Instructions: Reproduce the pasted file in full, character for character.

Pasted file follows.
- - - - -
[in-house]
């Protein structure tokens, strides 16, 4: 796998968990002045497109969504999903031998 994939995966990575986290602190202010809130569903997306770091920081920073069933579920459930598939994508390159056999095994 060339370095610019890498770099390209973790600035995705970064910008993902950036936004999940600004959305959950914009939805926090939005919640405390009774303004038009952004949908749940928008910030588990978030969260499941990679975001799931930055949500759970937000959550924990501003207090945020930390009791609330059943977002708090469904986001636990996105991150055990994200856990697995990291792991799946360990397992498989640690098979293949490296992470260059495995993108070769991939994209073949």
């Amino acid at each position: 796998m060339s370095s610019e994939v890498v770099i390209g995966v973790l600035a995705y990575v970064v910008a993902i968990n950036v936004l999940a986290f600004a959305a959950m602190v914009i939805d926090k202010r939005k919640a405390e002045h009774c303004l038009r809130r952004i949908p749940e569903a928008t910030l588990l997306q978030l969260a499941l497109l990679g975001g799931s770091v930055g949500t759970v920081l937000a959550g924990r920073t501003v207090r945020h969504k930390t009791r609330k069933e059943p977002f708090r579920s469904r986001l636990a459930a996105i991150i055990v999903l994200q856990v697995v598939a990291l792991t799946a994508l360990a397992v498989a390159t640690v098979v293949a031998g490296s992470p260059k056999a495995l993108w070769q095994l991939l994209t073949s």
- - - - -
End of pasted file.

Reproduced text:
[in-house]
């Protein structure tokens, strides 16, 4: 796998968990002045497109969504999903031998 994939995966990575986290602190202010809130569903997306770091920081920073069933579920459930598939994508390159056999095994 060339370095610019890498770099390209973790600035995705970064910008993902950036936004999940600004959305959950914009939805926090939005919640405390009774303004038009952004949908749940928008910030588990978030969260499941990679975001799931930055949500759970937000959550924990501003207090945020930390009791609330059943977002708090469904986001636990996105991150055990994200856990697995990291792991799946360990397992498989640690098979293949490296992470260059495995993108070769991939994209073949």
């Amino acid at each position: 796998m060339s370095s610019e994939v890498v770099i390209g995966v973790l600035a995705y990575v970064v910008a993902i968990n950036v936004l999940a986290f600004a959305a959950m602190v914009i939805d926090k202010r939005k919640a405390e002045h009774c303004l038009r809130r952004i949908p749940e569903a928008t910030l588990l997306q978030l969260a499941l497109l990679g975001g799931s770091v930055g949500t759970v920081l937000a959550g924990r920073t501003v207090r945020h969504k930390t009791r609330k069933e059943p977002f708090r579920s469904r986001l636990a459930a996105i991150i055990v999903l994200q856990v697995v598939a990291l792991t799946a994508l360990a397992v498989a390159t640690v098979v293949a031998g490296s992470p260059k056999a495995l993108w070769q095994l991939l994209t073949s």